Worship Service MAY 31, 2020

Acts 2:1-21
When the day of Pentecost had come, they were all together in one place. And suddenly from heaven there came a sound like the rush of a violent wind, and it filled the entire house where they were sitting. Divided tongues, as of fire, appeared among them, and a tongue rested on each of them. All of them were filled with the Holy Spirit and began to speak in other languages, as the Spirit gave them ability.

Now there were devout Jews from every nation under heaven living in Jerusalem. And at this sound the crowd gathered and was bewildered, because each one heard them speaking in the native language of each. Amazed and astonished, they asked, ‘Are not all these who are speaking Galileans? And how is it that we hear, each of us, in our own native language? Parthians, Medes, Elamites, and residents of Mesopotamia, Judea and Cappadocia, Pontus and Asia, Phrygia and Pamphylia, Egypt and the parts of Libya belonging to Cyrene, and visitors from Rome, both Jews and proselytes, Cretans and Arabs—in our own languages we hear them speaking about God’s deeds of power.’ All were amazed and perplexed, saying to one another, ‘What does this mean?’ But others sneered and said, ‘They are filled with new wine.’

But Peter, standing with the eleven, raised his voice and addressed them: ‘Men of Judea and all who live in Jerusalem, let this be known to you, and listen to what I say. Indeed, these are not drunk, as you suppose, for it is only nine o’clock in the morning. No, this is what was spoken through the prophet Joel:
“In the last days it will be, God declares,
that I will pour out my Spirit upon all flesh,
and your sons and your daughters shall prophesy,
and your young men shall see visions,
and your old men shall dream dreams.
Even upon my slaves, both men and women,
in those days I will pour out my Spirit;
and they shall prophesy.
And I will show portents in the heaven above
and signs on the earth below,
blood, and fire, and smoky mist.
The sun shall be turned to darkness
and the moon to blood,
before the coming of the Lord’s great and glorious day.
Then everyone who calls on the name of the Lord shall be saved.”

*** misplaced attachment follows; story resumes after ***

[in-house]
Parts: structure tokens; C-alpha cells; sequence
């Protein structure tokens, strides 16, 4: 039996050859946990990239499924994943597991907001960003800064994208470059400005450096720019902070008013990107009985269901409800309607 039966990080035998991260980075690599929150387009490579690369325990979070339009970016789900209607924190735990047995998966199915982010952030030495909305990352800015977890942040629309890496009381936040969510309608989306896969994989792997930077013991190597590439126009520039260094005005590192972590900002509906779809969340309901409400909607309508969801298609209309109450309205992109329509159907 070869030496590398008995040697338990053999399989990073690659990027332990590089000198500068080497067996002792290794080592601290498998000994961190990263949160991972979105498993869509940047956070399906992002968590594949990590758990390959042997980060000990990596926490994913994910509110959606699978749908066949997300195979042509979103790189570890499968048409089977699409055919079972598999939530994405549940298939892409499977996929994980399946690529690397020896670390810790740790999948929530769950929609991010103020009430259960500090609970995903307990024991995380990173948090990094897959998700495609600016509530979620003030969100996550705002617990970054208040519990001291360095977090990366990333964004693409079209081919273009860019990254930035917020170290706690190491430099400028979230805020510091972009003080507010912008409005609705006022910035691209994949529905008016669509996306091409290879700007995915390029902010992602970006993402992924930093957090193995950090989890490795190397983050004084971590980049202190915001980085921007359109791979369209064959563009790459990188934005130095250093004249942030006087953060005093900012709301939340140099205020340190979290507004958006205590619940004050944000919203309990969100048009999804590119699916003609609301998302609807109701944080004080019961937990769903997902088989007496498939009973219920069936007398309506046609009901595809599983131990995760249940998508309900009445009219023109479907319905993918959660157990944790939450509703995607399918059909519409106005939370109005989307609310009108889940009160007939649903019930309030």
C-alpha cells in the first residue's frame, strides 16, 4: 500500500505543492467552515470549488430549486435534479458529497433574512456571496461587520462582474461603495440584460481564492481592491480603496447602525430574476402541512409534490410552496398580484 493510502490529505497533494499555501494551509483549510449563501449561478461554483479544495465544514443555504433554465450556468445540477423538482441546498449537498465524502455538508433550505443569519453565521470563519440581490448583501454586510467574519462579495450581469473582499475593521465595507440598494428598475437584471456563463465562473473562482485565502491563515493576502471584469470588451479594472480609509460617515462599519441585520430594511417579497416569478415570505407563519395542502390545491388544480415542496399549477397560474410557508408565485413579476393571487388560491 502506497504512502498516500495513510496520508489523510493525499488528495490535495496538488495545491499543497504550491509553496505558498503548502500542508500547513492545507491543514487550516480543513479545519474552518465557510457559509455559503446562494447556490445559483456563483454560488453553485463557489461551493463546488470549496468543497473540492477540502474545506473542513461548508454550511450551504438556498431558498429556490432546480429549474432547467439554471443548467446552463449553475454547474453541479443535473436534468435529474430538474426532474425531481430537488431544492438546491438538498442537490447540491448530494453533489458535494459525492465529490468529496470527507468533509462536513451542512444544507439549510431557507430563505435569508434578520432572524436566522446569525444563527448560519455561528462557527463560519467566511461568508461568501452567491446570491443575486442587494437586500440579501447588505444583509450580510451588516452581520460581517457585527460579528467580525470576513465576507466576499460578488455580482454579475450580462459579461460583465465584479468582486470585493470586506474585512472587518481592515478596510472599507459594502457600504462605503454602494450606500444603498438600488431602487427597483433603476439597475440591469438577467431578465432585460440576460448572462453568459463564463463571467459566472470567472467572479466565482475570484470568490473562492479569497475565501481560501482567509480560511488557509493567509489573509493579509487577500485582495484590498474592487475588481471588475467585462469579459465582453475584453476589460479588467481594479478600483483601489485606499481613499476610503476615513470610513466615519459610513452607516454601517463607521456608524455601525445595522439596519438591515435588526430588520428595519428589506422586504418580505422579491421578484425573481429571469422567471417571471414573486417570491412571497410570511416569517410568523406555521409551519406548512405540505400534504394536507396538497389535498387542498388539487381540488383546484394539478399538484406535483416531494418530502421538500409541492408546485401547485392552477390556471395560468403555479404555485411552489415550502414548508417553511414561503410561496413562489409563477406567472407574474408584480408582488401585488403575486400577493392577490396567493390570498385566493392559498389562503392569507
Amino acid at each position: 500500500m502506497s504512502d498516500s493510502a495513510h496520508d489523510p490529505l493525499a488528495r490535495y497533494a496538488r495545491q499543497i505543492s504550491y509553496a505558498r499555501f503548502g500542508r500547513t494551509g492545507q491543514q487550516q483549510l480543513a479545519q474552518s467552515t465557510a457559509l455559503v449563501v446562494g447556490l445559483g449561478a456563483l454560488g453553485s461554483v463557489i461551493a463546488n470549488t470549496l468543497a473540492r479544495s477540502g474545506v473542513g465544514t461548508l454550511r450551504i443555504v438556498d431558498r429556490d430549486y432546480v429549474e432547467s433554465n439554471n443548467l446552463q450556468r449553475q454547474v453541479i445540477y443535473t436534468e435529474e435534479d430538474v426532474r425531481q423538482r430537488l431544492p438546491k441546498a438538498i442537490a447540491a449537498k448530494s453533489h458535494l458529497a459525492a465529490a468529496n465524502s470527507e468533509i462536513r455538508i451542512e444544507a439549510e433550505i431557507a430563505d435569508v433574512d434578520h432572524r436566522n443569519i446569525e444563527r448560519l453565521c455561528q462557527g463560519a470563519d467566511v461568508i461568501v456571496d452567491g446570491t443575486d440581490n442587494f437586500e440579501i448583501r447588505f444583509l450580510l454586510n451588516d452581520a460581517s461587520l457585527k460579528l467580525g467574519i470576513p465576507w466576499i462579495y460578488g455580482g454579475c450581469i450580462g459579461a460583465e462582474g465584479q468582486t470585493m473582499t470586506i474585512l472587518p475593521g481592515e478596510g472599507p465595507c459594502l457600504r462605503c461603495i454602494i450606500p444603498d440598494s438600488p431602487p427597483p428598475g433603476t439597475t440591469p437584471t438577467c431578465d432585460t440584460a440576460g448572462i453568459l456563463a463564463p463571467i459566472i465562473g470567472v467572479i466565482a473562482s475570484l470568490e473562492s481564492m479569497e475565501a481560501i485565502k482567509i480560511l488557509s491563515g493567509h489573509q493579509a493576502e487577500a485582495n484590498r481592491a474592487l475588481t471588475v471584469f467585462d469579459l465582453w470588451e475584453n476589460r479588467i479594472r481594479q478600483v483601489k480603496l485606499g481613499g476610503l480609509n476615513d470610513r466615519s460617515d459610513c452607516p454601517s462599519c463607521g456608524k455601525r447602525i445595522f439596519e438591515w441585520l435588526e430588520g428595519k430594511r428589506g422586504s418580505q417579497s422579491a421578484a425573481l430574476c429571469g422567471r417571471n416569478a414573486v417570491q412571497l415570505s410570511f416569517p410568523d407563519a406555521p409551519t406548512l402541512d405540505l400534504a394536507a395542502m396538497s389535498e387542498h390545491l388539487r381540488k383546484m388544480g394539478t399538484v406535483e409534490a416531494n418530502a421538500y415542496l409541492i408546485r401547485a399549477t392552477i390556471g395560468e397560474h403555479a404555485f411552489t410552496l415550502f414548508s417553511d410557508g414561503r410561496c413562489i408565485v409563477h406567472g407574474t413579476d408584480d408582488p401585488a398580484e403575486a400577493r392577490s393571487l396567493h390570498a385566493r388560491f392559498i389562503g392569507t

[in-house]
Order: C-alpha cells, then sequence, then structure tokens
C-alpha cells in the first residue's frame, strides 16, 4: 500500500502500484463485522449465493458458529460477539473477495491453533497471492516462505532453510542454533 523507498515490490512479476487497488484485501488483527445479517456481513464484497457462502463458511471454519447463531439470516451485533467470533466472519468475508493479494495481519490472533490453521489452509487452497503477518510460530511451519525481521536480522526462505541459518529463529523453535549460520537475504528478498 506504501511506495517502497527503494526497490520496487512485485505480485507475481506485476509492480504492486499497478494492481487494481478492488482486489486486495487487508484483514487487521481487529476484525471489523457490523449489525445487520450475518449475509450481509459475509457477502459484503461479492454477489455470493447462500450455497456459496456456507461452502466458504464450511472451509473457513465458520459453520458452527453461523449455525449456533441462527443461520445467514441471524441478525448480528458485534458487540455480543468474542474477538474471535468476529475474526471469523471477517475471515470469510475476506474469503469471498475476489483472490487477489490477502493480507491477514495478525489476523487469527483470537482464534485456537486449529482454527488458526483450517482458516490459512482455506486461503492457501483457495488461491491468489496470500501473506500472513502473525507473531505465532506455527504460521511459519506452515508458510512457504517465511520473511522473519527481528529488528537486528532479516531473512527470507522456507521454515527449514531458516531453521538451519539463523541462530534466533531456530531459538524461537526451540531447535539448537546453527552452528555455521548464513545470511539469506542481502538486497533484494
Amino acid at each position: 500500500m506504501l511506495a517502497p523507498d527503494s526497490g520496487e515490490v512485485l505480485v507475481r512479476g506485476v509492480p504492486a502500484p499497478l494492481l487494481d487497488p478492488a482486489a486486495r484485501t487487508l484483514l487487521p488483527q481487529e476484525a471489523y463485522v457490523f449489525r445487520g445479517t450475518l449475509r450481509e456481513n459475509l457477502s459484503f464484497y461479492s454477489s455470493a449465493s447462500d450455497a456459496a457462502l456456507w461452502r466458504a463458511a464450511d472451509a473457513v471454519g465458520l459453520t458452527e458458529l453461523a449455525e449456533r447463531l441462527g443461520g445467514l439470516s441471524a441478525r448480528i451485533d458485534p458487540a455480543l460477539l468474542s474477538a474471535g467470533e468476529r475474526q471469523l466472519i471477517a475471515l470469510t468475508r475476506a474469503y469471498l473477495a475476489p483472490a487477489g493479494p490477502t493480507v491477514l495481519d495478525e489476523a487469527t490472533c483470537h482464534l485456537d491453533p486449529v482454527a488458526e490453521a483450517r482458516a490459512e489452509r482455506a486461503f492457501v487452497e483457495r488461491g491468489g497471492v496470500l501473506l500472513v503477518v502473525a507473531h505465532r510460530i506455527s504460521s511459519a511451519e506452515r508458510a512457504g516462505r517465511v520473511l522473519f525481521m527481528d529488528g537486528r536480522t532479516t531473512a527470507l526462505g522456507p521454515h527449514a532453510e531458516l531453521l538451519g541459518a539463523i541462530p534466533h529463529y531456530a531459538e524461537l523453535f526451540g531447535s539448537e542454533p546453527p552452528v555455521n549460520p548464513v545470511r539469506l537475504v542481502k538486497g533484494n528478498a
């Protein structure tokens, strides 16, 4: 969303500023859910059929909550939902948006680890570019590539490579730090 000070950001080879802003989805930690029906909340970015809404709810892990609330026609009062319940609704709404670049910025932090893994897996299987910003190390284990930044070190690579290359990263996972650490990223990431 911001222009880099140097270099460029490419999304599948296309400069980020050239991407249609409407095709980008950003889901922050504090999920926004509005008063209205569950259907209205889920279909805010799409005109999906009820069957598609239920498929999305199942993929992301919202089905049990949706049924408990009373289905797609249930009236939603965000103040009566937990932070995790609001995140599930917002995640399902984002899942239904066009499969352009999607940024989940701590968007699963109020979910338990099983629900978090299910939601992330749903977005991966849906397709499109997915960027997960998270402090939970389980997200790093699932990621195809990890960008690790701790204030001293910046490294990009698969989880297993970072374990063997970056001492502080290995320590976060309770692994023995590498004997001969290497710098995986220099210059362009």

The Second Reading

1 Corinthians 12:3b-13
Therefore, I want you to understand that no one speaking by the Spirit of God ever says ‘Let Jesus be cursed!’ and no one can say ‘Jesus is Lord’ except by the Holy Spirit.

Now there are varieties of gifts, but the same Spirit; and there are varieties of services, but the same Lord; and there are varieties of activities, but it is the same God who activates all of them in everyone. To each is given the manifestation of the Spirit for the common good. To one is given through the Spirit the utterance of wisdom, and to another the utterance of knowledge according to the same Spirit, to another faith by the same Spirit, to another gifts of healing by the one Spirit, to another the working of miracles, to another prophecy, to another the discernment of spirits, to another various kinds of tongues, to another the interpretation of tongues. All these are activated by one and the same Spirit, who allots to each one individually just as the Spirit chooses.

For just as the body is one and has many members, and all the members of the body, though many, are one body, so it is with Christ. For in the one Spirit we were all baptized into one body—Jews or Greeks, slaves or free—and we were all made to drink of one Spirit.

The Gospel

John 20:19-23
When it was evening on that day, the first day of the week, and the doors of the house where the disciples had met were locked for fear of the Jews, Jesus came and stood among them and said, ‘Peace be with you.’ After he said this, he showed them his hands and his side. Then the disciples rejoiced when they saw the Lord. Jesus said to them again, ‘Peace be with you. As the Father has sent me, so I send you.’ When he had said this, he breathed on them and said to them, ‘Receive the Holy Spirit. If you forgive the sins of any, they are forgiven them; if you retain the sins of any, they are retained.’

The Sermon

This is Pentecost Sunday and it is absolutely not what I had envisioned for this day. Under normal circumstances Kyla, Alexis, Jenna and Ryan would be here in the church to get confirmed. Their extended families and the congregation would celebrate with them. Red flames would hang on the chandeliers, some of the you would be here in red dresses or red sweaters. Pentecost is usually a bit more festive, especially when confirmation takes place.